Meissen covered cup and stand

Meissen covered cup and stand

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TITLE: Meissen covered cup and stand
MAKER: Meissen Manufactory
PHYSICAL DESCRIPTION: ceramic, porcelain (overall material)
MEASUREMENTS: Cup: H. 5" 12.8cm; Stand: L. 6¾" 17.2cm
OBJECT NAME: Covered cup and stand
PLACE MADE: Meissen, Saxony, Germany
Domestic Furnishing
Industry and Manufacturing
CREDIT LINE: Hans C. Syz Collection
ID NUMBER: 1984.1140.10 abc
(DATA SOURCE: National Museum of American History, Kenneth E. Behring Center)
MARKS: Crossed swords in underglaze blue; incised cross, former’s mark.
PURCHASED FROM: Adolf Beckhardt, The Art Exchange, New York, 1944.
This covered cup and stand is from the Smithsonian’s Hans Syz Collection of Meissen Porcelain. Dr. Syz (1894-1991) began his collection in the early years of World War II, when he purchased eighteenth-century Meissen table wares from the Art Exchange run by the New York dealer Adolf Beckhardt (1889-1962). Dr. Syz, a Swiss immigrant to the United States, collected Meissen porcelain while engaged in a professional career in psychiatry and the research of human behavior. He believed that cultural artifacts have an important role to play in enhancing our awareness and understanding of human creativity and its communication among peoples. His collection grew to represent this conviction.
The invention of Meissen porcelain, declared over three hundred years ago early in 1709, was a collective achievement that represents an early modern precursor to industrial chemistry and materials science. The porcelains we see in our museum collections, made in the small town of Meissen in the German States, were the result of an intense period of empirical research. Generally associated with artistic achievement of a high order, Meissen porcelain was also a technological achievement in the development of inorganic, non-metallic materials.
The cup with two handles in the form of twisted vines sits on a lobed, oval-shaped stand. Roses mixed with forget-me-nots, pinks, and narcissi are applied in swags in high relief, and painted in gold on the center of the stand is a spray of flowers. The interiors of the cup and cover are painted and burnished in gold.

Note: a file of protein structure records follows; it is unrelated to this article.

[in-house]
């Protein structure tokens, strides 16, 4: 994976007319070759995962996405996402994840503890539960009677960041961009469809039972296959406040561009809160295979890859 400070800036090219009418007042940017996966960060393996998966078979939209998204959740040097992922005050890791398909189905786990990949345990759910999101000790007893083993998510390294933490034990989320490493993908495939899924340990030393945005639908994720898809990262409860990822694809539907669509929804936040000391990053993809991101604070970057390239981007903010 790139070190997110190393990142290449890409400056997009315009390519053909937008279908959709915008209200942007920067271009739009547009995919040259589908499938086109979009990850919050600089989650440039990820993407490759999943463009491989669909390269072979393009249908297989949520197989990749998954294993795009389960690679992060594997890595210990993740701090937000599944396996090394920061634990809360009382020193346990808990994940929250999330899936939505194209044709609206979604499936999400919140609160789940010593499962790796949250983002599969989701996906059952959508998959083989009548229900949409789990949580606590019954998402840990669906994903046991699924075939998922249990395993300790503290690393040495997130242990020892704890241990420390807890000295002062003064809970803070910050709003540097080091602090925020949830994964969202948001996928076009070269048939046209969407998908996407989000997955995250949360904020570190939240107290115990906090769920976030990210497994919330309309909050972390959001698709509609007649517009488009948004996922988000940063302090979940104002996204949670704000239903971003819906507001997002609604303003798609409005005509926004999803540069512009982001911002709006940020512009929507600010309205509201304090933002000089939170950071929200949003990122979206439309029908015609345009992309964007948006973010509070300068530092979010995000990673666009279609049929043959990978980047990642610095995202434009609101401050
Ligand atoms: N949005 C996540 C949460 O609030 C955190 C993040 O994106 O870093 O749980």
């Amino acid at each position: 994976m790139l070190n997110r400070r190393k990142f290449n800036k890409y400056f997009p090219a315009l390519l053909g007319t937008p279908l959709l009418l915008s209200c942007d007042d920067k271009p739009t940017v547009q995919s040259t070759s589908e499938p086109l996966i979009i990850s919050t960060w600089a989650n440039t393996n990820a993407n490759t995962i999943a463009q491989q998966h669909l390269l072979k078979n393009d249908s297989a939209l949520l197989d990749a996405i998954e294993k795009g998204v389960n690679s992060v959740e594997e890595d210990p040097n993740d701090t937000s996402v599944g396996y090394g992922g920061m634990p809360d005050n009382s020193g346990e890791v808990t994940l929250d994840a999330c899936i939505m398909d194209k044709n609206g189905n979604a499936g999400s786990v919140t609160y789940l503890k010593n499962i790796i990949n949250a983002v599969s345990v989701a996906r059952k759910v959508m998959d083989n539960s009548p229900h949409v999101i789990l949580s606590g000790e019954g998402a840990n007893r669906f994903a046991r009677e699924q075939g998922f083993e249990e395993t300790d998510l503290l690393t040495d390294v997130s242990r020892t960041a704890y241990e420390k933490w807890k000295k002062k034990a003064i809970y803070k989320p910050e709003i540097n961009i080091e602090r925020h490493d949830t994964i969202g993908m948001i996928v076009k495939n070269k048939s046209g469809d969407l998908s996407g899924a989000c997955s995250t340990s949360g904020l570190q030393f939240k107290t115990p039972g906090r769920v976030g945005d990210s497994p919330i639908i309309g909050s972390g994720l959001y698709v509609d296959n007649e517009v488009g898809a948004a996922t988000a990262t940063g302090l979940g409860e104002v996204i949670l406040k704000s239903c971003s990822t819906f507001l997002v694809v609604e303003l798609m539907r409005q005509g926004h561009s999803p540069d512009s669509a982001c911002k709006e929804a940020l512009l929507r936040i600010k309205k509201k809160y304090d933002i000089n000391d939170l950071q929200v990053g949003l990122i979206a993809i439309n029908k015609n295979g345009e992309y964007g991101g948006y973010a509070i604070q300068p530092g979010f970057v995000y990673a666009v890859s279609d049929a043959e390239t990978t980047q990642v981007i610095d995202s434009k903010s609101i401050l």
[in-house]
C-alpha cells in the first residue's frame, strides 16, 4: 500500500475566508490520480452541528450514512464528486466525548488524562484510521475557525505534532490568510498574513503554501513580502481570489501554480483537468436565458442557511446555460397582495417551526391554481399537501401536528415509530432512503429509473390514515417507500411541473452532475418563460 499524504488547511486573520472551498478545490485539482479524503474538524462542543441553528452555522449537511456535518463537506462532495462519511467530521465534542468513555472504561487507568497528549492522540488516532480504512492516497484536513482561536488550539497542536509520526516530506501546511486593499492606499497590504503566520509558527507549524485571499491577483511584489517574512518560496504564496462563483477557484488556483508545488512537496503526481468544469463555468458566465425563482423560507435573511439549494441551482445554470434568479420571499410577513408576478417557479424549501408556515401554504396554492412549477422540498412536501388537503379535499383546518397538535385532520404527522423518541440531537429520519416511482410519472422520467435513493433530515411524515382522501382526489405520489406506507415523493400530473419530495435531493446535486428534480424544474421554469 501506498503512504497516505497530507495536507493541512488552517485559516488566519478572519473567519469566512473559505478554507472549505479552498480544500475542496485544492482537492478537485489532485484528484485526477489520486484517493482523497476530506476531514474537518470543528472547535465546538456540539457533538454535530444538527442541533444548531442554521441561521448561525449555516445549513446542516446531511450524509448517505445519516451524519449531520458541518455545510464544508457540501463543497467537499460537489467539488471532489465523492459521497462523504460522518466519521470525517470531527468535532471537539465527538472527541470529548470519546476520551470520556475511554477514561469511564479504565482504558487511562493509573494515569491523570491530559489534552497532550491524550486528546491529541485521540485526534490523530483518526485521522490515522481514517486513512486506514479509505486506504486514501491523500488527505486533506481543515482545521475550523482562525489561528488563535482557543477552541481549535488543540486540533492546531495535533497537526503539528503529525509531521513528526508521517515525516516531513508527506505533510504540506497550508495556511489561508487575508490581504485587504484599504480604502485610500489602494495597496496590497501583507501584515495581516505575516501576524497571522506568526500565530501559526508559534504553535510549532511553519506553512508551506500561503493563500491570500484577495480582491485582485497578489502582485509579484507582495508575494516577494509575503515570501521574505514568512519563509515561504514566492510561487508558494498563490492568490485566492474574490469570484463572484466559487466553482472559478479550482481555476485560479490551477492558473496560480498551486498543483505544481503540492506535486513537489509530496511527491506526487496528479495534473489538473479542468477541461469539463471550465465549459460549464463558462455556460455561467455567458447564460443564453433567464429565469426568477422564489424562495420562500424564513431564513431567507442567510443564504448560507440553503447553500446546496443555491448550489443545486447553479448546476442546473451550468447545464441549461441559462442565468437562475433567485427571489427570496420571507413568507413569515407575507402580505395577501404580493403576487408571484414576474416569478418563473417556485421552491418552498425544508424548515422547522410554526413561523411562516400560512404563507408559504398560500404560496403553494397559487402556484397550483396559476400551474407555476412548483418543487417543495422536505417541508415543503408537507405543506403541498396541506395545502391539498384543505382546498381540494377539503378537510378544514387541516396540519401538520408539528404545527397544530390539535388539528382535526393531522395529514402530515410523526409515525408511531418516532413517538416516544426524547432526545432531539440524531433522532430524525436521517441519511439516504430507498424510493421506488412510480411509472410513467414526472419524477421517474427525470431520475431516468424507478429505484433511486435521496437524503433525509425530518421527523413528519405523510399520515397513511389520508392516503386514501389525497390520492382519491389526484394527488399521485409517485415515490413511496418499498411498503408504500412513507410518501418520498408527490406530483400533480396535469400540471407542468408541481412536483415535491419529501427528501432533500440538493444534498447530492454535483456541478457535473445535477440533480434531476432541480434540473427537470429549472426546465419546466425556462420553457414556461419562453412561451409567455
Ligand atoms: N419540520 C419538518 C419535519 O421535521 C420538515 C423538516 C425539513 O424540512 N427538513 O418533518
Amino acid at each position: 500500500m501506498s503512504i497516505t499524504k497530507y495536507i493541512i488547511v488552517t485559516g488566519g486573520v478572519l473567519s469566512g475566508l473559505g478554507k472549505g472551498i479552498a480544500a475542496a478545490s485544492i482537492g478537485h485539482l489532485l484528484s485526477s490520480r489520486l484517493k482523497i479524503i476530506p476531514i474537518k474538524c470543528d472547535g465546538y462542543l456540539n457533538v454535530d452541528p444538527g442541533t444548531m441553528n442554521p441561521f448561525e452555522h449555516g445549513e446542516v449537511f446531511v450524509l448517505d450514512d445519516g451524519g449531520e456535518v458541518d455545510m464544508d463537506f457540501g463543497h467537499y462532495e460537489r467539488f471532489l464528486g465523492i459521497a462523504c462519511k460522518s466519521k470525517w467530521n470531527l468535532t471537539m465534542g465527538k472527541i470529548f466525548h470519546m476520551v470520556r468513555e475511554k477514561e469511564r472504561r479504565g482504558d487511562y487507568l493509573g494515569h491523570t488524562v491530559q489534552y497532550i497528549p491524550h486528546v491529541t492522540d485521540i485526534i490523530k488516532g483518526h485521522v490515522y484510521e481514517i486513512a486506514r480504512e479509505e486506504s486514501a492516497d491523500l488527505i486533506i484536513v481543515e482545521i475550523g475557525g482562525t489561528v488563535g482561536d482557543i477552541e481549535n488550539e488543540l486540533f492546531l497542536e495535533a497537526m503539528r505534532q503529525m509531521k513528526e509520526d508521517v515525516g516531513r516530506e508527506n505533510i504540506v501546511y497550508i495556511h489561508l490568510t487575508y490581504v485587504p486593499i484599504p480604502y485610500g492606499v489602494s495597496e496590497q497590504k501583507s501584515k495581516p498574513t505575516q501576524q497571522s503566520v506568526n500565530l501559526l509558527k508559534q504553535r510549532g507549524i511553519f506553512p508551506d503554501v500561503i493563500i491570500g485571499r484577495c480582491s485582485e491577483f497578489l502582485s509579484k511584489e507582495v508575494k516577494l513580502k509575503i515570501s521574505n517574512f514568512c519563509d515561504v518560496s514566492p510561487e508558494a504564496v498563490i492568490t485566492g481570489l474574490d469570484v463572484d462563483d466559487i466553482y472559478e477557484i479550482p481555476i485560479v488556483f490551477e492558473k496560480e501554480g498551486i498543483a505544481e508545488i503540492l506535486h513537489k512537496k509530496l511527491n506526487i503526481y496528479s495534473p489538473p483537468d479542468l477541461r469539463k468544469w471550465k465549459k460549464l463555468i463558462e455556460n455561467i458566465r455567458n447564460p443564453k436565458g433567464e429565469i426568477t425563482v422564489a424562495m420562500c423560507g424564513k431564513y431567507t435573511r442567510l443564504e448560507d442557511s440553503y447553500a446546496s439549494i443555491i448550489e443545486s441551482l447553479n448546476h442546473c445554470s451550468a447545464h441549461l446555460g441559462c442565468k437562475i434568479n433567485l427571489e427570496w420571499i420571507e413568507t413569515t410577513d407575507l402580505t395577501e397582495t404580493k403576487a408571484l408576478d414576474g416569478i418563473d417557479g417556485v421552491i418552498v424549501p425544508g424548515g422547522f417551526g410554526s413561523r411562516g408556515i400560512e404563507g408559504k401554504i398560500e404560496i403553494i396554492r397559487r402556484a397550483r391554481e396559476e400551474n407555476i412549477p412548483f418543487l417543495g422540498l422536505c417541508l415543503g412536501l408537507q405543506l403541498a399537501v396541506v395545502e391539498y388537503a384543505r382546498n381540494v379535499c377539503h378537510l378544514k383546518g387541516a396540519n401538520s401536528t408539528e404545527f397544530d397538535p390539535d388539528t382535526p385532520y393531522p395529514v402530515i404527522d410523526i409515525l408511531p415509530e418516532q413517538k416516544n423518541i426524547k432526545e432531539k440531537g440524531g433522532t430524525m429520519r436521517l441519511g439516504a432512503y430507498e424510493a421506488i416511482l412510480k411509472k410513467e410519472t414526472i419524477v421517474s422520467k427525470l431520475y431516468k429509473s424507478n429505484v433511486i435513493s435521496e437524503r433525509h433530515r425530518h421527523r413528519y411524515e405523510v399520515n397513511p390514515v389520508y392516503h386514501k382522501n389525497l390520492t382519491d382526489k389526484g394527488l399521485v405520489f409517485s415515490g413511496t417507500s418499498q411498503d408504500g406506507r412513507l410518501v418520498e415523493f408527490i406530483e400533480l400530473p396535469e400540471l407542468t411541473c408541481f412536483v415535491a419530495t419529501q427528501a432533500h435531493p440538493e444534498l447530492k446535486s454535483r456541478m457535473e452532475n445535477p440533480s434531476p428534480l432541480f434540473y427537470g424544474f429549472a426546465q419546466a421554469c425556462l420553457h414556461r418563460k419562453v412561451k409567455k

Johann Joachim Kaendler’s work report of May/June 1738, and September 1739 records his production of models for a breakfast service for The Electress of Saxony and Queen of Poland, Maria Josepha (1699-1757) consort of Augustus III. This covered cup and stand, however, does not have the camaïeu landscapes painted in purple enamel in the well of the stands that are found on Maria Josepha’s service, examples of which are now in the Kunstgewerbemuseum in Berlin. A cup and stand made in this elaborate style may have been part of a royal gift, and the service for Maria Josepha was one of the first in a series of items modeled by Kaendler that featured applied floral ornaments, which are time-consuming to make and require considerable skill. Flowers at Meissen are sculpted free-hand, but with the aid of cone-shaped plaster stamps for producing naturalistic curved forms.
On the service for Maria Josepha see Pietsch, U., Banz, C., 2010, Triumph of the Blue Swords: Meissen Porcelain for Aristocracy and Bourgoisie 1710-1815, p. 240-241; Samuel Wittwer, “Liasons Fragile: Exchanges of Gifts Between Saxony and Prussia in the Early Eighteenth Century” in Cassidy-Geiger, M., 2008, Fragile Diplomacy: Meissen Porcelain for European Courts 1710-1763, p.101); on porcelain flower making at Meissen see Alfred Ziffer, “ ‘…skillfully made ready for moulding…’” The Work of Johann Joachim Kaendler in Pietsch, U., Banz, C., 2010, Triumph of the Blue Swords: Meissen Porcelain for Aristocracy and Bourgoisie 1710-1815, p.63.
Hans Syz, J. Jefferson Miller II, Rainer Rückert, 1979, Catalogue of the Hans Syz Collection: Meissen Porcelain and Hausmalerei, pp. 272-273.
Currently not on view
Object Name
date made
ca 1740
Meissen Manufactory
place made
Germany: Saxony, Meissen
Physical Description
hard-paste porcelain (overall material)
white and gold (overall color)
floral swags in high relief (overall style)
cup: 5 in; 12.7 cm
stand: 6 3/4 in; 17.145 cm
overall: 5 1/4 in x 6 3/4 in x 5 1/4 in; 13.335 cm x 17.145 cm x 13.335 cm
ID Number
catalog number
accession number
collector/donor number
See more items in
Cultural and Community Life: Ceramics and Glass
Domestic Furnishings
The Hans C. Syz Collection
Meissen Porcelain: The Hans Syz Collection
Data Source
National Museum of American History
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